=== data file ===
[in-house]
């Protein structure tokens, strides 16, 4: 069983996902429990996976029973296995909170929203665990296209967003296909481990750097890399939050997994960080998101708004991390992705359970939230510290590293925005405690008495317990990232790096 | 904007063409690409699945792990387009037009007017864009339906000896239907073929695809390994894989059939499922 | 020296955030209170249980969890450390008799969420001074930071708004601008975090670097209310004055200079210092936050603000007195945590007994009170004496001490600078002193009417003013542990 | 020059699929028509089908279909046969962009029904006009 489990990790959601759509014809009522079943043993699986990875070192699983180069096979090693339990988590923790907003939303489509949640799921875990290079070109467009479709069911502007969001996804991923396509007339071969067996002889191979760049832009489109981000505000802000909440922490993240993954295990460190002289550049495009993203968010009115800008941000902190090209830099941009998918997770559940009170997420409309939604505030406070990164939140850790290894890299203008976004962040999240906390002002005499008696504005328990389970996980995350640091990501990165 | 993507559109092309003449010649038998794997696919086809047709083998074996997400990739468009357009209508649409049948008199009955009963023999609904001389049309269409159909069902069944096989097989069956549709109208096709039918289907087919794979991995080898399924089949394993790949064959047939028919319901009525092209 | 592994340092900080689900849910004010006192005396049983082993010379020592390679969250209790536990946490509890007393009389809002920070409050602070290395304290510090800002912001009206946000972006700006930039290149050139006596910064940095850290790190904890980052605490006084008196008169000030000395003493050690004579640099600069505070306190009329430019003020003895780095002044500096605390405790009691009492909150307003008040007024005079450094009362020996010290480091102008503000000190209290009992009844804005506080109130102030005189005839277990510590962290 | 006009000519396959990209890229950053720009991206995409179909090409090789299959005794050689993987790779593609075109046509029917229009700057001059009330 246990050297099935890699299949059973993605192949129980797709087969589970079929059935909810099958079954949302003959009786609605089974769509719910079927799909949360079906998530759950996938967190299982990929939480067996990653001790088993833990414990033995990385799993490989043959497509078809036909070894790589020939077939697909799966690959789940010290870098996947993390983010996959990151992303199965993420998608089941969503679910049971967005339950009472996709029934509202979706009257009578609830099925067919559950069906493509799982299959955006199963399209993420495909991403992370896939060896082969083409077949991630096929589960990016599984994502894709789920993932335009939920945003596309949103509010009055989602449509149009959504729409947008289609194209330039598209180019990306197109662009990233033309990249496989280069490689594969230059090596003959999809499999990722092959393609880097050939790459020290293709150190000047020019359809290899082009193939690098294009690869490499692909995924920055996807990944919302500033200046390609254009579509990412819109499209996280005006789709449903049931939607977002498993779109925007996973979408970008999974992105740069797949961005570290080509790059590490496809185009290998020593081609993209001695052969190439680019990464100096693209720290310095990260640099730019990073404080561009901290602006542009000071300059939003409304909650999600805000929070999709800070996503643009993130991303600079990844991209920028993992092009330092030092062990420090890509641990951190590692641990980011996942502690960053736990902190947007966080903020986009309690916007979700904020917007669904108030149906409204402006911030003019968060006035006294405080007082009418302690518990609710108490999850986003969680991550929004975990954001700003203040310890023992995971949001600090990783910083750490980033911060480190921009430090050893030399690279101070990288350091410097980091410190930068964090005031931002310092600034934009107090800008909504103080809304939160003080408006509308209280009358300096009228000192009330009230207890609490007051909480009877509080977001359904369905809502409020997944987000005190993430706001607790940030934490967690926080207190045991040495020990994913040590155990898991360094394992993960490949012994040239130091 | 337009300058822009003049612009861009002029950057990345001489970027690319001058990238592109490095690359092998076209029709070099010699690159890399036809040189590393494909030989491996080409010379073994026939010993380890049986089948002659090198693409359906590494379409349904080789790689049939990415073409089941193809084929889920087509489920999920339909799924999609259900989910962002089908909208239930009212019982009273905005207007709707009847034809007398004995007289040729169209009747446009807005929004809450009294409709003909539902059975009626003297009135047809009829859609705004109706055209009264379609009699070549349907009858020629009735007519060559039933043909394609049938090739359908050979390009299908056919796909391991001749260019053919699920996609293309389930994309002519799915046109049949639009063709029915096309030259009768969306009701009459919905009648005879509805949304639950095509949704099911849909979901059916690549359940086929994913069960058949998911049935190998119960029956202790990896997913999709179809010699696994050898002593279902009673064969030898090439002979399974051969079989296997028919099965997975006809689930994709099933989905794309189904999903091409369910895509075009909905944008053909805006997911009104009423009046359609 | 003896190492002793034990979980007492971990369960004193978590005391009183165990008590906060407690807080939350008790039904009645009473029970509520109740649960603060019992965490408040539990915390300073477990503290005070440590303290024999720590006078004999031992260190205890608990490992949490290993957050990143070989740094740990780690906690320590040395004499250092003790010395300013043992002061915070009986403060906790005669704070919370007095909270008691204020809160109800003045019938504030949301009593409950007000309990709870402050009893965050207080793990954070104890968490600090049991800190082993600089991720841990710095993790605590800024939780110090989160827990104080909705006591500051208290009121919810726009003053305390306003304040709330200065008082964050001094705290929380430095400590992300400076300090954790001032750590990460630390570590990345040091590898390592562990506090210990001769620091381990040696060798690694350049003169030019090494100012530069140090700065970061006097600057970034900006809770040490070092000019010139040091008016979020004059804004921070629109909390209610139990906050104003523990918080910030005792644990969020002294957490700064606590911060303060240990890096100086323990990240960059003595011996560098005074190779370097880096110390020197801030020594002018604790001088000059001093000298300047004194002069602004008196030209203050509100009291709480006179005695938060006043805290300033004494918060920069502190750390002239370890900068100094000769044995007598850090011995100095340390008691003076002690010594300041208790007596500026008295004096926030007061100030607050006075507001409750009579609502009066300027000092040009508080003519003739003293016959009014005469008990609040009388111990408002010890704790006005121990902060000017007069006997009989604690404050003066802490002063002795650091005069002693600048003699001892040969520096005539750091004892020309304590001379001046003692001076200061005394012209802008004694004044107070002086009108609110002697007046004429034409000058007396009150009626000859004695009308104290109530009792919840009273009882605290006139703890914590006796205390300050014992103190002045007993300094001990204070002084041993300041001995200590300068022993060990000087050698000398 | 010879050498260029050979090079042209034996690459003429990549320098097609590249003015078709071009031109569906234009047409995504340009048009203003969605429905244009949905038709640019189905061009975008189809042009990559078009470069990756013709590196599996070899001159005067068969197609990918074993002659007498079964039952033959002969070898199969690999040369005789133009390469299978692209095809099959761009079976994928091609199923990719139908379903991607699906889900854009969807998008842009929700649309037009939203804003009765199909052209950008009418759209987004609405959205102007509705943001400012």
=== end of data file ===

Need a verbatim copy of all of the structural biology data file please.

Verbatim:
[in-house]
């Protein structure tokens, strides 16, 4: 069983996902429990996976029973296995909170929203665990296209967003296909481990750097890399939050997994960080998101708004991390992705359970939230510290590293925005405690008495317990990232790096 | 904007063409690409699945792990387009037009007017864009339906000896239907073929695809390994894989059939499922 | 020296955030209170249980969890450390008799969420001074930071708004601008975090670097209310004055200079210092936050603000007195945590007994009170004496001490600078002193009417003013542990 | 020059699929028509089908279909046969962009029904006009 489990990790959601759509014809009522079943043993699986990875070192699983180069096979090693339990988590923790907003939303489509949640799921875990290079070109467009479709069911502007969001996804991923396509007339071969067996002889191979760049832009489109981000505000802000909440922490993240993954295990460190002289550049495009993203968010009115800008941000902190090209830099941009998918997770559940009170997420409309939604505030406070990164939140850790290894890299203008976004962040999240906390002002005499008696504005328990389970996980995350640091990501990165 | 993507559109092309003449010649038998794997696919086809047709083998074996997400990739468009357009209508649409049948008199009955009963023999609904001389049309269409159909069902069944096989097989069956549709109208096709039918289907087919794979991995080898399924089949394993790949064959047939028919319901009525092209 | 592994340092900080689900849910004010006192005396049983082993010379020592390679969250209790536990946490509890007393009389809002920070409050602070290395304290510090800002912001009206946000972006700006930039290149050139006596910064940095850290790190904890980052605490006084008196008169000030000395003493050690004579640099600069505070306190009329430019003020003895780095002044500096605390405790009691009492909150307003008040007024005079450094009362020996010290480091102008503000000190209290009992009844804005506080109130102030005189005839277990510590962290 | 006009000519396959990209890229950053720009991206995409179909090409090789299959005794050689993987790779593609075109046509029917229009700057001059009330 246990050297099935890699299949059973993605192949129980797709087969589970079929059935909810099958079954949302003959009786609605089974769509719910079927799909949360079906998530759950996938967190299982990929939480067996990653001790088993833990414990033995990385799993490989043959497509078809036909070894790589020939077939697909799966690959789940010290870098996947993390983010996959990151992303199965993420998608089941969503679910049971967005339950009472996709029934509202979706009257009578609830099925067919559950069906493509799982299959955006199963399209993420495909991403992370896939060896082969083409077949991630096929589960990016599984994502894709789920993932335009939920945003596309949103509010009055989602449509149009959504729409947008289609194209330039598209180019990306197109662009990233033309990249496989280069490689594969230059090596003959999809499999990722092959393609880097050939790459020290293709150190000047020019359809290899082009193939690098294009690869490499692909995924920055996807990944919302500033200046390609254009579509990412819109499209996280005006789709449903049931939607977002498993779109925007996973979408970008999974992105740069797949961005570290080509790059590490496809185009290998020593081609993209001695052969190439680019990464100096693209720290310095990260640099730019990073404080561009901290602006542009000071300059939003409304909650999600805000929070999709800070996503643009993130991303600079990844991209920028993992092009330092030092062990420090890509641990951190590692641990980011996942502690960053736990902190947007966080903020986009309690916007979700904020917007669904108030149906409204402006911030003019968060006035006294405080007082009418302690518990609710108490999850986003969680991550929004975990954001700003203040310890023992995971949001600090990783910083750490980033911060480190921009430090050893030399690279101070990288350091410097980091410190930068964090005031931002310092600034934009107090800008909504103080809304939160003080408006509308209280009358300096009228000192009330009230207890609490007051909480009877509080977001359904369905809502409020997944987000005190993430706001607790940030934490967690926080207190045991040495020990994913040590155990898991360094394992993960490949012994040239130091 | 337009300058822009003049612009861009002029950057990345001489970027690319001058990238592109490095690359092998076209029709070099010699690159890399036809040189590393494909030989491996080409010379073994026939010993380890049986089948002659090198693409359906590494379409349904080789790689049939990415073409089941193809084929889920087509489920999920339909799924999609259900989910962002089908909208239930009212019982009273905005207007709707009847034809007398004995007289040729169209009747446009807005929004809450009294409709003909539902059975009626003297009135047809009829859609705004109706055209009264379609009699070549349907009858020629009735007519060559039933043909394609049938090739359908050979390009299908056919796909391991001749260019053919699920996609293309389930994309002519799915046109049949639009063709029915096309030259009768969306009701009459919905009648005879509805949304639950095509949704099911849909979901059916690549359940086929994913069960058949998911049935190998119960029956202790990896997913999709179809010699696994050898002593279902009673064969030898090439002979399974051969079989296997028919099965997975006809689930994709099933989905794309189904999903091409369910895509075009909905944008053909805006997911009104009423009046359609 | 003896190492002793034990979980007492971990369960004193978590005391009183165990008590906060407690807080939350008790039904009645009473029970509520109740649960603060019992965490408040539990915390300073477990503290005070440590303290024999720590006078004999031992260190205890608990490992949490290993957050990143070989740094740990780690906690320590040395004499250092003790010395300013043992002061915070009986403060906790005669704070919370007095909270008691204020809160109800003045019938504030949301009593409950007000309990709870402050009893965050207080793990954070104890968490600090049991800190082993600089991720841990710095993790605590800024939780110090989160827990104080909705006591500051208290009121919810726009003053305390306003304040709330200065008082964050001094705290929380430095400590992300400076300090954790001032750590990460630390570590990345040091590898390592562990506090210990001769620091381990040696060798690694350049003169030019090494100012530069140090700065970061006097600057970034900006809770040490070092000019010139040091008016979020004059804004921070629109909390209610139990906050104003523990918080910030005792644990969020002294957490700064606590911060303060240990890096100086323990990240960059003595011996560098005074190779370097880096110390020197801030020594002018604790001088000059001093000298300047004194002069602004008196030209203050509100009291709480006179005695938060006043805290300033004494918060920069502190750390002239370890900068100094000769044995007598850090011995100095340390008691003076002690010594300041208790007596500026008295004096926030007061100030607050006075507001409750009579609502009066300027000092040009508080003519003739003293016959009014005469008990609040009388111990408002010890704790006005121990902060000017007069006997009989604690404050003066802490002063002795650091005069002693600048003699001892040969520096005539750091004892020309304590001379001046003692001076200061005394012209802008004694004044107070002086009108609110002697007046004429034409000058007396009150009626000859004695009308104290109530009792919840009273009882605290006139703890914590006796205390300050014992103190002045007993300094001990204070002084041993300041001995200590300068022993060990000087050698000398 | 010879050498260029050979090079042209034996690459003429990549320098097609590249003015078709071009031109569906234009047409995504340009048009203003969605429905244009949905038709640019189905061009975008189809042009990559078009470069990756013709590196599996070899001159005067068969197609990918074993002659007498079964039952033959002969070898199969690999040369005789133009390469299978692209095809099959761009079976994928091609199923990719139908379903991607699906889900854009969807998008842009929700649309037009939203804003009765199909052209950008009418759209987004609405959205102007509705943001400012």